Originally Posted by theprestige View Post
I hate to say it, but where investing in redundancy makes sense is in national defense.

Let's also note that there are multiple redundant systems on board the JWST. And that's generally a better way to achieve redundancy than building two that don't have internal redundancy. It doesn't guard against a launch failure obviously, but it does mean you can swap them in one at a time. Can't do that if the redundancy is spread across two independent instruments.
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Old 3rd June 2021, 11:42 AM   #78
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Originally Posted by RecoveringYuppy View Post
Let's also note that there are multiple redundant systems on board the JWST. And that's generally a better way to achieve redundancy than building two that don't have internal redundancy. It doesn't guard against a launch failure obviously, but it does mean you can swap them in one at a time. Can't do that if the redundancy is spread across two independent instruments.
Fair enough. Thanks for the added perspective.
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Old 3rd June 2021, 11:59 AM   #79
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The reason they don't have the budget for two or three is because it's expensive but not valuable. It isn't curing cancer. It isn't controlling the spread of disease. It isn't providing safety and security. It isn't producing peace and prosperity.

It's being built with the surplus generated by these other, more valuable investments. And there's nothing wrong with that. But let's not imbue it with mystical qualities of value far beyond its practical applications. That would be scientism.

There's nothing wrong with speculative blue-sky investment, but it's the least valuable kind of investment. One JWST would be nice to have. Two or three might be nicer, especially if you're a cutting-edge cosmologist thirsty for scope time. But on our society's list of people who need stuff, such cosmologists and their ten billion dollar tools are probably somewhere near the very bottom.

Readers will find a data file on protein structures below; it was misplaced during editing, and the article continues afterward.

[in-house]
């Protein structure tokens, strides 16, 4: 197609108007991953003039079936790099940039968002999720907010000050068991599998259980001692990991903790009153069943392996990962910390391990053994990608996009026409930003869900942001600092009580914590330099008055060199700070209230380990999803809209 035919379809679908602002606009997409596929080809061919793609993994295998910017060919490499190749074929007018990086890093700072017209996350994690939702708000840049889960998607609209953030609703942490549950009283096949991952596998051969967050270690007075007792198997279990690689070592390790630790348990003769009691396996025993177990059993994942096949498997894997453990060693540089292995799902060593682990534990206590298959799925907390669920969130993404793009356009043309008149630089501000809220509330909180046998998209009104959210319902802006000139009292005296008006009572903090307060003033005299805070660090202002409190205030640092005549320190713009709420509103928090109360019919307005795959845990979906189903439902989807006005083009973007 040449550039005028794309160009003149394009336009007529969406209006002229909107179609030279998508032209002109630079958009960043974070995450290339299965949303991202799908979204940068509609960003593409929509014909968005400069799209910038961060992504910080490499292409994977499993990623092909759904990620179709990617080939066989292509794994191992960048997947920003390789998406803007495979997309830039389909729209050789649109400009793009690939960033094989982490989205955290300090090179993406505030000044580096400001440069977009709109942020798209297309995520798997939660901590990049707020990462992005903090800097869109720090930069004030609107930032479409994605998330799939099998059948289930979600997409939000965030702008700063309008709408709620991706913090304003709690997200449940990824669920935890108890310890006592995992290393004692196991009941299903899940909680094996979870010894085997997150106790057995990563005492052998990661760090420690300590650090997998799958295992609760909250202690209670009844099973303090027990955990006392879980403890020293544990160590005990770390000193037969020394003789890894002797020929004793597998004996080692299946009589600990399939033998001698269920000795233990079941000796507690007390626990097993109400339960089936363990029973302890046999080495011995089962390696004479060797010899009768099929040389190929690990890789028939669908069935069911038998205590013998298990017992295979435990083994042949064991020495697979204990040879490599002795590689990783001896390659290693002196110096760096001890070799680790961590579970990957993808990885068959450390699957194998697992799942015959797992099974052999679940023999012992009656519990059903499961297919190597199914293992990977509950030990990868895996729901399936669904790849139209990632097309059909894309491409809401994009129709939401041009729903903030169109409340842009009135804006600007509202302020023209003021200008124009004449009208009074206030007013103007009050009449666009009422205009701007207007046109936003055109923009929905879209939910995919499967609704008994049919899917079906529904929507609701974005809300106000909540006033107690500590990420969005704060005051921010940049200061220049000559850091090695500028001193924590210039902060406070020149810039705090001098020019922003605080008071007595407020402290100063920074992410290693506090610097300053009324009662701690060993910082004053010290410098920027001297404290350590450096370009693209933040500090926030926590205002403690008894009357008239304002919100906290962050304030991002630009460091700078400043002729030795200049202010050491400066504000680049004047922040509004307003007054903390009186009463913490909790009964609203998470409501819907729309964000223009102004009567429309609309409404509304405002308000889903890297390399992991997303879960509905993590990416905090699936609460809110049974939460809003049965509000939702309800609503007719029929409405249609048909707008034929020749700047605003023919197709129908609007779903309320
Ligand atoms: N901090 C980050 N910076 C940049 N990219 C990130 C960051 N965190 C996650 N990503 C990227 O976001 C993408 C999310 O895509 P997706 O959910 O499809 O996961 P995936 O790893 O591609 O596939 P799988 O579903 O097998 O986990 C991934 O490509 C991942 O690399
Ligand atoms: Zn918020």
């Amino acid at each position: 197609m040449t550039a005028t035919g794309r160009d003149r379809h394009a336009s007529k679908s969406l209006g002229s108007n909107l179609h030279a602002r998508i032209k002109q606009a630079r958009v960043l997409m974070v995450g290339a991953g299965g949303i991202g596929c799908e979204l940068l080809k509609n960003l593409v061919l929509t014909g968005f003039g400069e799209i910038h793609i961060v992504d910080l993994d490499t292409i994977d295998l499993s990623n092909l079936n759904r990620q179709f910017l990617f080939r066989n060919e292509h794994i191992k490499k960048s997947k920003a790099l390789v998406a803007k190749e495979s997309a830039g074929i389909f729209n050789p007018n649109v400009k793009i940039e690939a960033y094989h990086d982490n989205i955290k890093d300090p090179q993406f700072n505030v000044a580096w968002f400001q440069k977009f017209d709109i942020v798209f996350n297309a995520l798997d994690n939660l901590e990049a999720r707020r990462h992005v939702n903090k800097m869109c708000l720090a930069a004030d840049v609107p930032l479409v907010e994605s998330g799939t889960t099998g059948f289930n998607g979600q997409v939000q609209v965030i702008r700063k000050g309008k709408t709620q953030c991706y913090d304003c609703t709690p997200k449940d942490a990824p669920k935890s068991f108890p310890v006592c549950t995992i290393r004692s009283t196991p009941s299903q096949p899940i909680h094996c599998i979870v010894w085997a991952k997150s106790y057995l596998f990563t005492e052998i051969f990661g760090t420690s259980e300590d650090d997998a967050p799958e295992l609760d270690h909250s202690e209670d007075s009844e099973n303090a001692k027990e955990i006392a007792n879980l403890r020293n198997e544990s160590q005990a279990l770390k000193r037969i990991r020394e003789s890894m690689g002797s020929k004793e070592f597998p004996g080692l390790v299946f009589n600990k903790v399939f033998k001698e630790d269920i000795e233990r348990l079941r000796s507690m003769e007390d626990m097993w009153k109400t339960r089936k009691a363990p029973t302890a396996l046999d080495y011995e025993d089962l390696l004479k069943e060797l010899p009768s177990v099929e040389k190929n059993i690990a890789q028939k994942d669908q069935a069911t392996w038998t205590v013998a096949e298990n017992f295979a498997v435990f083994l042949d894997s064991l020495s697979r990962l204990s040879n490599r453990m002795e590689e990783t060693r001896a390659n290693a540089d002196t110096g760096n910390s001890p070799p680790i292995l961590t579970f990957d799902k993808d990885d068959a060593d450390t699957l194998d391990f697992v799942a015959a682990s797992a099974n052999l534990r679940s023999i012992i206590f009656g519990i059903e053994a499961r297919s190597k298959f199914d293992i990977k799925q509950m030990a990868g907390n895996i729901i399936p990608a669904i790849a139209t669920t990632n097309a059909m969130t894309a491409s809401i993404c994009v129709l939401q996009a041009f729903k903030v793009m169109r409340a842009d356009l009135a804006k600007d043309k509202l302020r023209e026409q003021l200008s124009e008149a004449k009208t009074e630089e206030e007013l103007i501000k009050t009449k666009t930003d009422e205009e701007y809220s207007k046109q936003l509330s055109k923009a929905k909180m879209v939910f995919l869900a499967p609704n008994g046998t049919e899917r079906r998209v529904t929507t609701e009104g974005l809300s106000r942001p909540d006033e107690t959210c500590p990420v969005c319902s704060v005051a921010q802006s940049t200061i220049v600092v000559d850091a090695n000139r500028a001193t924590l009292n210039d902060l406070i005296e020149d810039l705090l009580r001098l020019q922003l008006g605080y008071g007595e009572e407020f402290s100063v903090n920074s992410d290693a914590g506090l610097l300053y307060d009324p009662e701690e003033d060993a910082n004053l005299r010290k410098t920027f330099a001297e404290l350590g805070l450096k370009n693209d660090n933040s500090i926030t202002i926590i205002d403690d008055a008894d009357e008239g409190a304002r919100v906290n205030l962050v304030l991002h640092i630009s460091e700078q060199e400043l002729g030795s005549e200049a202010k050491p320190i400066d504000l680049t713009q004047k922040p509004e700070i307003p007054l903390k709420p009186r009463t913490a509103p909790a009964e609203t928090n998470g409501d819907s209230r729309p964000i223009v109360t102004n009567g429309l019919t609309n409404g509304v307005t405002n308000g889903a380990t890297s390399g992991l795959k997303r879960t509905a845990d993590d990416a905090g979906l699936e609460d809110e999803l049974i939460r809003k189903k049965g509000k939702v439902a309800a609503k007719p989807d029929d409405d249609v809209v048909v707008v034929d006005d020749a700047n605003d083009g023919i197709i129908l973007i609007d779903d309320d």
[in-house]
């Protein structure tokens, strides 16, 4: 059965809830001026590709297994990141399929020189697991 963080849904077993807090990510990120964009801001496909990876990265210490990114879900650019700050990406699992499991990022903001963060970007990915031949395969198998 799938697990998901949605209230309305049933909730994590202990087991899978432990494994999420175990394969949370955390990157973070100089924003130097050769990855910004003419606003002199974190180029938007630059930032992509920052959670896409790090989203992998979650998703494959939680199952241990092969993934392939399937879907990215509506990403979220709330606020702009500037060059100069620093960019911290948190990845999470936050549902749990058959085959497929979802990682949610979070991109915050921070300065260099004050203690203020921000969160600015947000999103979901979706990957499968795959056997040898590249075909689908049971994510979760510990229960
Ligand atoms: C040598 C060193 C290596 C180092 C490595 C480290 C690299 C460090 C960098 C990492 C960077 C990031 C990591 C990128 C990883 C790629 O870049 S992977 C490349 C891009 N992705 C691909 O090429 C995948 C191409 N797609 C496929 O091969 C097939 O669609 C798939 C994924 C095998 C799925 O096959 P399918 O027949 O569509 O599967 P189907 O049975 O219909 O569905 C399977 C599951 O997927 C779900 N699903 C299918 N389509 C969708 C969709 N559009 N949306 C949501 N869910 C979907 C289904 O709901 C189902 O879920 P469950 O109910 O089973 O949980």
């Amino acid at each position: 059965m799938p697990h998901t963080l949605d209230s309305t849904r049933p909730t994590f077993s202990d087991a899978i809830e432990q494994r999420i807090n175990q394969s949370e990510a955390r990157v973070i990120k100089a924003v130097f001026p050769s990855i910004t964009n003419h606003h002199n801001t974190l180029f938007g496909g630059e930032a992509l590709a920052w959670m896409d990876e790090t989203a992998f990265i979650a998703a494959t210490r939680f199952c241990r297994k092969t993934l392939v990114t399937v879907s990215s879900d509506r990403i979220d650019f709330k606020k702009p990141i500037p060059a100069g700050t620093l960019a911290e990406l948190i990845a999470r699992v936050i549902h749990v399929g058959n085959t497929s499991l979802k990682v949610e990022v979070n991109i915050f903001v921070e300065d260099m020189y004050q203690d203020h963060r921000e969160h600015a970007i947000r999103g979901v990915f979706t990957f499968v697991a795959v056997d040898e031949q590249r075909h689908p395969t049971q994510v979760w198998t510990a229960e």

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Old 3rd June 2021, 07:09 PM   #80
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Originally Posted by theprestige View Post
The reason they don't have the budget for two or three is because it's expensive but not valuable. It isn't curing cancer. It isn't controlling the spread of disease. It isn't providing safety and security. It isn't producing peace and prosperity.

It's being built with the surplus generated by these other, more valuable investments. And there's nothing wrong with that. But let's not imbue it with mystical qualities of value far beyond its practical applications. That would be scientism.

There's nothing wrong with speculative blue-sky investment, but it's the least valuable kind of investment. One JWST would be nice to have. Two or three might be nicer, especially if you're a cutting-edge cosmologist thirsty for scope time. But on our society's list of people who need stuff, such cosmologists and their ten billion dollar tools are probably somewhere near the very bottom.
Paul Graham would say that each individual company y combinator chooses to invest in is "expensive but not valuable" in your sense, in that they put money in and end up with either failure or very small returns. But that's made up for by the huge successes that come around once in a while. He'll also tell you that he really can't tell the difference between them.

Basic science is to society what startups are to investors. You don't know where any major advances will come from, so most of the money that you put in will lead to no or very small returns of practical value. But the few major successes, which make up less than 1% of the total, more than fund all the rest.

Of course you're also right that aside from practical value that sometimes comes out of basic science, we also get the beauty of learning about the universe for it's own sake. And that may be reason enough for society to invest at the level that we do in things like space telescopes. But practical value does come out of these sorts of things, and we can't predict ahead of time which basic science will turn into valuable applications.